But I am a TEACHER, this is what I do for a LIVING!!!
I am a woman with no brothers who married a man with no sisters.
He doesn’t understand guest towels or why I need seven pairs of black shoes, and I don’t get the big hoopla over the direction in which the lawn is mowed.
We have two boys and a girl who keep our marriage so far on the back burner that these sources of misunderstanding seldom crop up. Just as there are differences between women and men, there are differences in raising boys and girls. Birth order plays a role along with parental experience, expectations and anxiety levels. The more kids you have, the less worried you are about caring for them, meaning that you can enjoy them more.
However, if you had no sibling of the opposite sex, you may have a steeper learning curve than others.
The research for this piece was done in highly sterile surroundings such as soccer sidelines where I was supposed to be cheering, school concerts that I was supposed to be admiring, and car rides that I was the proverbial fly on the SUV wall.
As an infant, my daughter would lie down and stay quiet when she went to bed but both my boys were screamers until they were asleep and a little noise could awaken them and the drama would begin anew.
She talked, sang, and then drifted off to sleep.
They took a great deal more soothing for less of a return.
They are the reason we created a double-sided tape of the vacuum cleaner and they are how so much laundry got done because they slept in their chairs on top of the dryer while one of us leaned against it. Vacuum noise still makes me sleepy.
Boys are louder and more physical; they run, they fidget, they emote. All that hollering seems to spring from an inner well.
Girls can get loud and shrill and silly. Don’t buy it? Think of the one or two loud girls you know- they seem to be the exception which is why you can call them to mind easily. Once they get started, though, the screaming of excited little girls can do more damage than Ford Motor Corp has yet to realize. A minivan is really just a small room on wheels. Can they make them with taxi Plexiglas for the poor slob doing gymnastics carpool duty?
I have a female student who exhibits classic ADHD symptoms associated with boys and who is unable to control the motions of her body with her will. I know she wants to be ‘good’ and sit still when the class needs to be sitting still and be quiet when we are being quiet, but you can see her jerk around and it makes me think of jumping beans. She is never quite in focus- she vibrates and twitches, poor baby!
Because I have boys who can’t get through a meal without mini dinner theater; usually a reenactment or improvisation of some inane thing from school or a movie, I am more used to that brand of restlessness and better able to see that she is at the mercy of that differently wired brain.
My daughter seemed to need to touch me and be touched by me in order to settle down and that still comforts her. Most parents I know say that girls are affectionate; willing to cuddle, snuggle and kiss.
A boy I know explained it this way, “Moms always want hugs and kisses and all that loving junk, so sometimes I give her a hug with a little pat on the back or a very brief rub. I fake like I am going to let her kiss me and turn my head just at the last second, but I make a kissing noise and that gets me off the hook.” When asked why boys hate kissing so much “All that lip goop is too disgusting!”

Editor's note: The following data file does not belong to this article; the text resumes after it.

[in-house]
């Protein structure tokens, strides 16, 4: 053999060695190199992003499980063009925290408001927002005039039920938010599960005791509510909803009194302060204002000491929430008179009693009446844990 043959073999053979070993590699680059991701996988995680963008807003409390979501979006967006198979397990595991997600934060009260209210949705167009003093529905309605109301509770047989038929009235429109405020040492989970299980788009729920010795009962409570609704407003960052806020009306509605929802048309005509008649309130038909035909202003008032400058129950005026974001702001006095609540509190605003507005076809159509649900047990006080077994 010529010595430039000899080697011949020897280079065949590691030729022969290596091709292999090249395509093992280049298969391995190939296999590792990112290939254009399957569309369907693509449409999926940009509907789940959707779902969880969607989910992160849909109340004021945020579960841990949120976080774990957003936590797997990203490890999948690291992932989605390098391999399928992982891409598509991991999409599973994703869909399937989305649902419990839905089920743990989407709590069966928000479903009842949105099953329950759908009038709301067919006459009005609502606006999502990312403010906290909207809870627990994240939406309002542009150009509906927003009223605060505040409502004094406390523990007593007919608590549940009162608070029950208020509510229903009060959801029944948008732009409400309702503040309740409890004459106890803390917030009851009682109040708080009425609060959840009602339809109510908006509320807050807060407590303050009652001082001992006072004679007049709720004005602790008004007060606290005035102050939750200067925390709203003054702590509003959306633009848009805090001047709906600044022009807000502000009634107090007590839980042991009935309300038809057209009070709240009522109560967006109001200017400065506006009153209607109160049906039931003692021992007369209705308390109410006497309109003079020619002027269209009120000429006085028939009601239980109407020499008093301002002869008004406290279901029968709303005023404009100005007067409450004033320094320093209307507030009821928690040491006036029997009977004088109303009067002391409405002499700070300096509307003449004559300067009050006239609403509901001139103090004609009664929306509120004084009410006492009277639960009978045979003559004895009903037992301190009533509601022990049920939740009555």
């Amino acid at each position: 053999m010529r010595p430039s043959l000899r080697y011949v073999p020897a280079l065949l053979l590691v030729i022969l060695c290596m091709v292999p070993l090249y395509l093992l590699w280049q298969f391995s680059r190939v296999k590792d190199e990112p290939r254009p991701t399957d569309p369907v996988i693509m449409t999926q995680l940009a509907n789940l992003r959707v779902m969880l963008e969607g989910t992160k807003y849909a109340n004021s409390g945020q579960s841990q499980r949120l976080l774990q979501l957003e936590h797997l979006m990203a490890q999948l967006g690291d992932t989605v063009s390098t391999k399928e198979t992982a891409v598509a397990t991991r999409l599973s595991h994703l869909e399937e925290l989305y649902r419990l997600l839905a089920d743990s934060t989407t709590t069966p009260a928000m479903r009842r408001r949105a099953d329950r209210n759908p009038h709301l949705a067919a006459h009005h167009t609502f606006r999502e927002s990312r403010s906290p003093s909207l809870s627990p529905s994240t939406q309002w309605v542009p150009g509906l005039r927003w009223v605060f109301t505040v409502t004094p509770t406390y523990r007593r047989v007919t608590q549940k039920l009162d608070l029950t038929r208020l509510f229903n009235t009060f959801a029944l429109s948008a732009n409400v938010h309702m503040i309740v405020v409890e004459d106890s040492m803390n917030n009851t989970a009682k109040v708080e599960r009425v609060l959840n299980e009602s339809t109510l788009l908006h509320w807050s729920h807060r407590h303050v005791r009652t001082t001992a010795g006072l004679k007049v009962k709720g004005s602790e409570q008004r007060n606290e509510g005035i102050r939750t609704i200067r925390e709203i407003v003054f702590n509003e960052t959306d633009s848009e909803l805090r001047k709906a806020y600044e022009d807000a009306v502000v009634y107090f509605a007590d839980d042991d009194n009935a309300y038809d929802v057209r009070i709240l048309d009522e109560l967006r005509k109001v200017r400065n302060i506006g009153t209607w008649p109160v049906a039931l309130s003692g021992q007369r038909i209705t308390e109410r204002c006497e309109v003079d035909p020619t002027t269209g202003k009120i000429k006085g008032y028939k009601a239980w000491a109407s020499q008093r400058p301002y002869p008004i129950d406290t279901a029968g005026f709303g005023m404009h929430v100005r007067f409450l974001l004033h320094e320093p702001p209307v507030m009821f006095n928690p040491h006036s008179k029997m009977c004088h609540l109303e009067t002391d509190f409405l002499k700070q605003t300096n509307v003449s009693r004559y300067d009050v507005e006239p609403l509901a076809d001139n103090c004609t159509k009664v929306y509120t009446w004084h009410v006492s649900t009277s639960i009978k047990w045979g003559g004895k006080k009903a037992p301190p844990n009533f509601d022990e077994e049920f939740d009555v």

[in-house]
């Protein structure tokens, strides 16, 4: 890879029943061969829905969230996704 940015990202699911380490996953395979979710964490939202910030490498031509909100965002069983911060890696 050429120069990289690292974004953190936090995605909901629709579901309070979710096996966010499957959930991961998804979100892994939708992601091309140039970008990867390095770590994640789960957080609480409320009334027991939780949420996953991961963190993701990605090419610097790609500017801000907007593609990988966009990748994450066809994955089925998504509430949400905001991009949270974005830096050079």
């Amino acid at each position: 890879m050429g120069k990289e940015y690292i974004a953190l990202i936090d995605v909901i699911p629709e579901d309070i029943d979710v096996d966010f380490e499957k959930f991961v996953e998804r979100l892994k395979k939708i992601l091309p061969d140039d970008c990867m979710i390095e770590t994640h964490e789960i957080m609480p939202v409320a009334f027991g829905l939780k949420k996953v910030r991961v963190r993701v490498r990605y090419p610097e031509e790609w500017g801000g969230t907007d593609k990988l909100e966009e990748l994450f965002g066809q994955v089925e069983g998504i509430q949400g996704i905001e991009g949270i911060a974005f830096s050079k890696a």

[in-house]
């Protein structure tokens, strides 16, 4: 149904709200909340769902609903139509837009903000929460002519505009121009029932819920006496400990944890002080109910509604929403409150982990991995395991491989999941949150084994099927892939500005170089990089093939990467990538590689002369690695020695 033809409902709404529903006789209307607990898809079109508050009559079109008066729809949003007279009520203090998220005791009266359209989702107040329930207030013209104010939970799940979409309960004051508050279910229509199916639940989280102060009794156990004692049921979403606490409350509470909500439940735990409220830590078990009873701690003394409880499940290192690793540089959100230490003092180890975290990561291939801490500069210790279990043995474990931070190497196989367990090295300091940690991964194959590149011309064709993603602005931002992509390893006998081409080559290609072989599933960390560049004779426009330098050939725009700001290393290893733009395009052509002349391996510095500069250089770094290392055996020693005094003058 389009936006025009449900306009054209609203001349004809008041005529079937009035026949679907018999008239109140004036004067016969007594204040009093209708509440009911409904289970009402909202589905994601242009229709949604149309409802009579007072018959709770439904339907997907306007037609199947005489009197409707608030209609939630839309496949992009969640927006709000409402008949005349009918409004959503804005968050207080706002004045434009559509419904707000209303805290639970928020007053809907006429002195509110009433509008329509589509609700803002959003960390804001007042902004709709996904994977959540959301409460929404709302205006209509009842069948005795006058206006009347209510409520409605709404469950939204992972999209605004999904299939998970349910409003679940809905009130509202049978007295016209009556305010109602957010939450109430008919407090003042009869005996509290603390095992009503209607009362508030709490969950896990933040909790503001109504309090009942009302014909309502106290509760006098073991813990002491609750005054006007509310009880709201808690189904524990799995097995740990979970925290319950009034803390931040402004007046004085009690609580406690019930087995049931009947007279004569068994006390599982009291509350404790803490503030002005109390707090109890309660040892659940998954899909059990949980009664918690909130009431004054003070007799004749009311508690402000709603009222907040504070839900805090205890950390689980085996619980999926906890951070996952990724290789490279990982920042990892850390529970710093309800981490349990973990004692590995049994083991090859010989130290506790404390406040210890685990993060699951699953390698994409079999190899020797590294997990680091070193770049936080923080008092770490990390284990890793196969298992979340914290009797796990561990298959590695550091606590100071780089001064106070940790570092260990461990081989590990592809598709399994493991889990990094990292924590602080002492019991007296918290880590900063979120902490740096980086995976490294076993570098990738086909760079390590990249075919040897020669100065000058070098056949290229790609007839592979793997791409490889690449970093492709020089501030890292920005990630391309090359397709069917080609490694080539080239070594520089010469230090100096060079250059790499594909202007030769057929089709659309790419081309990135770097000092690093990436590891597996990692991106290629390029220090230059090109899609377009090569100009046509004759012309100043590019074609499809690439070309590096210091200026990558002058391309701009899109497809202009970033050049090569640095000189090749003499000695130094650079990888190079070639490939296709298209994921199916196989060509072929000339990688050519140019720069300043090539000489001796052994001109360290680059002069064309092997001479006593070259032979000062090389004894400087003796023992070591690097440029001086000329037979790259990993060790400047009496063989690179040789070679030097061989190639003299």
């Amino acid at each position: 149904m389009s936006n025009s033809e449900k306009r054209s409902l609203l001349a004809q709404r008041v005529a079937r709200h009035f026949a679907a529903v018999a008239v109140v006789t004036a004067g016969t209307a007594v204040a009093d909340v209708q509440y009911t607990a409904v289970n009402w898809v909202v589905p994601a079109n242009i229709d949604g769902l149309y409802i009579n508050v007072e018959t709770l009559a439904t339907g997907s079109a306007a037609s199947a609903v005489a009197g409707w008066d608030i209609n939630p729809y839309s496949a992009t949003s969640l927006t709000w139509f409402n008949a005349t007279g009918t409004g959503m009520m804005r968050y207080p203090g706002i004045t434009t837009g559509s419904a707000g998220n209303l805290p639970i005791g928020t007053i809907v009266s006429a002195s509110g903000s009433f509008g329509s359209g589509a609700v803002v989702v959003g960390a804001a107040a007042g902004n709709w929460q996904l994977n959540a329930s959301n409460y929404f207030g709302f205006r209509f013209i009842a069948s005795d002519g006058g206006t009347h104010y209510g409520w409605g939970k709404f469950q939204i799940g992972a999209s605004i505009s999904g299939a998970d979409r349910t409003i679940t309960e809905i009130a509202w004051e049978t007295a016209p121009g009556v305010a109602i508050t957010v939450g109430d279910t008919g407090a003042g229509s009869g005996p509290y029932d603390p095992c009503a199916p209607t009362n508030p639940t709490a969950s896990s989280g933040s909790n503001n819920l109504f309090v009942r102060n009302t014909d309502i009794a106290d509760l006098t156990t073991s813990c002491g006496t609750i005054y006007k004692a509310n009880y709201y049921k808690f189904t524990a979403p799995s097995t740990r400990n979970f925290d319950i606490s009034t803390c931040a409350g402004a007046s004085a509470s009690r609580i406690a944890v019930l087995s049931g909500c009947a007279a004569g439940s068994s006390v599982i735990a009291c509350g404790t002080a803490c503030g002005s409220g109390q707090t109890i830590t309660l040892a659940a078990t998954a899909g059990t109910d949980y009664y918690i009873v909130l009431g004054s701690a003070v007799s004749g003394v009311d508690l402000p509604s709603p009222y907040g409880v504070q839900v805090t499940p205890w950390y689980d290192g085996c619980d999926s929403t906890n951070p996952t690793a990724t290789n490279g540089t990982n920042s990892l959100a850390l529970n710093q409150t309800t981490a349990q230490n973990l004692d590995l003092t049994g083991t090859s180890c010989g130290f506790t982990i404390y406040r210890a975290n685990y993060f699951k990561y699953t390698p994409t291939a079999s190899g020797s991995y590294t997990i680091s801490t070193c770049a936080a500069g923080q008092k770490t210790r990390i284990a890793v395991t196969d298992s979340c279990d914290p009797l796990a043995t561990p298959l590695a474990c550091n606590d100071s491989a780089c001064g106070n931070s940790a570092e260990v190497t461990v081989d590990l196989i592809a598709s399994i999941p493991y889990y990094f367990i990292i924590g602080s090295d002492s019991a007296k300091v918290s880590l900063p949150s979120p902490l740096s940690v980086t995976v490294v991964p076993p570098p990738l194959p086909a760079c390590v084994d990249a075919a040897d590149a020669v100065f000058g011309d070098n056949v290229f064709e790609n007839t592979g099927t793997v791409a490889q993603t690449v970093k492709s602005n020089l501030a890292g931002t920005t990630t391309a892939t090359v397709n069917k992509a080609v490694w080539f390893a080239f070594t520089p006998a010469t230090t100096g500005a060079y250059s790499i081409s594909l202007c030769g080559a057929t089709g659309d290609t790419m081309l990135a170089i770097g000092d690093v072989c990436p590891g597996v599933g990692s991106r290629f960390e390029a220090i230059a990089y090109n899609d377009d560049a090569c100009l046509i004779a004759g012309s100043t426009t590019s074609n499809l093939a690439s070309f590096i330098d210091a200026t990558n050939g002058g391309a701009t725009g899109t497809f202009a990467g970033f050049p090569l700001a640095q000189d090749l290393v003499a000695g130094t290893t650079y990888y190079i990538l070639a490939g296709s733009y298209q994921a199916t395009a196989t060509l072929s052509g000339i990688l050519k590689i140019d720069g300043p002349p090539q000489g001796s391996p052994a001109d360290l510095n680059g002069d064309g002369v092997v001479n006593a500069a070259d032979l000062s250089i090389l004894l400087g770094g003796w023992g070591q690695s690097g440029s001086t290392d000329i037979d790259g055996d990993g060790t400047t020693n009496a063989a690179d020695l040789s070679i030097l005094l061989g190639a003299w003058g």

One area where differences seem clearly drawn and have no bearing on the type of parent one is, is school. Girls will voluntarily share more about their lives. They can talk nonstop, tell every detail of the day, giving all the news about who was bad, good, sick…The word summarize seems not to exist in their lexicon, whereas with boys the missing word is elaboration.
When my third child, a girl, went to kindergarten, I learned all manner of things that the boys omitted. I pumped them like a FBI agent and here she was coming clean without prompting or threats like an informant.
Relationships with peers are very interesting to watch from the adult distance. Girls tend to take things to heart and really anguish over what to do about so and so who did such and such. Boys get over it and decide if they hate you or like you- none of which means they won’t want to come to your birthday party.
So conversations with your boys about arch enemies go something like this: Upon the occasion of receiving an invitation in the mail to a birthday party at a classmate’s home
Mom: ‘I guess you will have to call Tommy and tell him that you can’t go.’
Mom:‘Because you two don’t get along.’
son: ‘Mom, it’s at the bowling alley and there’s paintball and pizza- why wouldn’t I go?’
Mom: ‘You said you always hated his guts because he always hides the flag during capture the flag at recess plus he used to lick all the celery at snack so nobody else would eat it in preschool.’
son: ‘Yeah, but it’s a party’.
See what I mean?
Once we just admitted that we had no idea what we were doing with these characters despite three decades of teaching experience combined, we were better off. We just wait to see what happens next.